Review – NASCAR ’14


The NASCAR 2014 season is set for launch with the 56th running of the Daytona 500 next weekend and Deep Silver is launching the latest NASCAR video game ahead of that to get you in a racing mood. We have taken NASCAR ’14 for a spin around the track, kicked the tires more than once, and went head to head with Dale Earnhardt Jr. and many other great drivers.

Did NASCAR ’14 earn a checkered flag, or should it go back to the pits? Read our review to find out.

The National Association for Stock Car Auto Racing (NASCAR) has a long and storied history that goes back to the days of moonshiners running from the law through the hills and valleys of the Appalachians. In souped up stock cars they would leave revenuers in their tire smoke while delivering their fresh brewed fire water to thirsty folks all across that neck of the woods. Prohibition kept their customers thirsty and their quest for speed and power made their cars faster and faster. Once prohibition was appealed, while their customer base didn’t completely dry up, the revenuers started leaving them be (somewhat) and their quest for the adrenaline rush that only came from racing their cars still needed to be filled. Enter stock car racing. NASCAR ’14 is far removed from those early days of show room floor cars on a race track, but the spirit of the racing pioneers is still alive and well in places like Daytona Beach, Bristol, and Charlotte.


Developer Eutechnyx isn’t new to the NASCAR franchise as this is their fourth installation in the series, and their experience within this genre of video game racing is apparent. Racing games generally fall into one of two camps: Arcade and Sim. Very rarely do you find a game that can take one style, and with the tweaking of assists and difficulty, turn it into the other. NASCAR is, in real life, a very unforgiving sport where bumping a wall and spinning out can ruin one’s weekend in a blink of an eye. With NASCAR ’14 you can turn off damage so your car is always nice and shiny, or you can turn on just visible damage but not have that damage affect the car’s abilities on the track, or you can turn it on completely and risk being sent to the pits permanently for that weekend. That choice is up to you. Other settings that can be used to make the game either arcade or sim include Steering Assist, Traction Control, Braking assist, High and Low line indicators, and you can even have the car brake for you altogether.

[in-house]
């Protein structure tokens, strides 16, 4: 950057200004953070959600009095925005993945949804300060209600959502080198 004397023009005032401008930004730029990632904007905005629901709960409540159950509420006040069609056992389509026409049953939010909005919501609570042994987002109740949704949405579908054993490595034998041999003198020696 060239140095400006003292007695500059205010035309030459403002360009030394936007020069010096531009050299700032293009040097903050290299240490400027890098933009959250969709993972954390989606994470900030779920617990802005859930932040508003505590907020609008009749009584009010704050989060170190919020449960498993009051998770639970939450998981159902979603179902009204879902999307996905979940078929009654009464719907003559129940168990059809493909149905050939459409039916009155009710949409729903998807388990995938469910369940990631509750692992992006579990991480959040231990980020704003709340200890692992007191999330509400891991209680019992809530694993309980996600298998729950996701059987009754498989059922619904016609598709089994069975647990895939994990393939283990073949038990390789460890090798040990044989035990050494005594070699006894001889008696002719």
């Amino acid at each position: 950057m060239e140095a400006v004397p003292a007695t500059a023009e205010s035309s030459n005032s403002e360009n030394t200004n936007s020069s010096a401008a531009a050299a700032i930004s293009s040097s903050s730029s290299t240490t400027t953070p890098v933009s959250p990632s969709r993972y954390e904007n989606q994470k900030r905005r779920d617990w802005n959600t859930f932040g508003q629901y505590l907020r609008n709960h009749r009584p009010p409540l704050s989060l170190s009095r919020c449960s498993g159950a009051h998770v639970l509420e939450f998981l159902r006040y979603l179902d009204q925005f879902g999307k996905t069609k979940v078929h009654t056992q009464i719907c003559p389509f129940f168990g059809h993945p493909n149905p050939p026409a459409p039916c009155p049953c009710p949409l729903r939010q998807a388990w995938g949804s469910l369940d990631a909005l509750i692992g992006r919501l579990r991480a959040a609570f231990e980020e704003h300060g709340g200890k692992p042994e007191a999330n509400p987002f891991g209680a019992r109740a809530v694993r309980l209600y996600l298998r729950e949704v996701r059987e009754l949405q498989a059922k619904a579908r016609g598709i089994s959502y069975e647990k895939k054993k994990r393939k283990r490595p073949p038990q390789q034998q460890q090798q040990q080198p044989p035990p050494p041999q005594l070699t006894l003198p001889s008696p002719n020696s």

The first thing we did when we got our review copy of the game is jump into a race at Atlanta Motor Speedway. We strongly recommend not skipping practice or qualifying as starting at the back of a 43 car line-up, with no clue as to how the car handle, is no picnic. To just gun it and go will have you spinning out due to no downforce and those not-warm-enough tires. We found that once the car gets up to speed, it handles nicely, but that rolling start requires a little practice and finesse (and a steady climbing throttle) in order to not lose traction. This being NASCAR, the cars are generally evenly balanced to give a fighting chance to everyone, but you can adjust the Opponent Difficulty from 0% (easy) to 100% (Hard). Want to blow the doors off everyone and maybe even lap a few racers? Set it to 0% and you’ll do just that. Want the ultimate test of skill? Set it to 100% and learn how to draft, slingshot, and master your timing to pass at the proper times. As your experience with the game grows, you may want to adjust that difficulty percentage to fit your skill level, and having that feature is a definite plus.


One of the first things we noticed is that the AI drivers are generally predictable when it comes to their race lines, and this is pretty spot on when comparing these drivers to their real life counter-parts. This isn’t exactly surprising, since some of these guys have ran these same tracks for thousands of laps and they do know the best ways to run them. With all driving assists turned off, and no visible racing line to use, following the leader is a very valuable tool in your arsenal. The game does a great job of mimicking real life in this way, and that’s a good thing.

Crashing in NASCAR is a common occurrence and it isn’t a matter of ‘if’ there’s going to be a crash, but ‘when’. Here’s another area where you can set the game to follow real world situations, or lean more to the Arcade style of play. Let’s say you have a five second lead at the Texas Motor Speedway with ten laps to go. Ryan Reed takes his #16 Roush Fenway Ford into a wall and spins out back in 15th place. If you have Caution Flags turned on, that five second lead is gone and you’ll have to start neck and neck with the pack once the mess is cleaned up. Black Flags can be toggled as well so if you’re a violent driver, or driving too fast through the pits, you’ll be penalized accordingly.


Fuel gauges and tire wear are a common part of the NASCAR formula for success and with those settings turned on, you’ll have to pay close attention here as well. If you just want to go fast, and not worry about overheating the engine, wearing out your rubber, or having to hit the pits, then just set the game so you don’t have to. One less thing to worry about. How you play, and how close to real life you play, is totally up to you.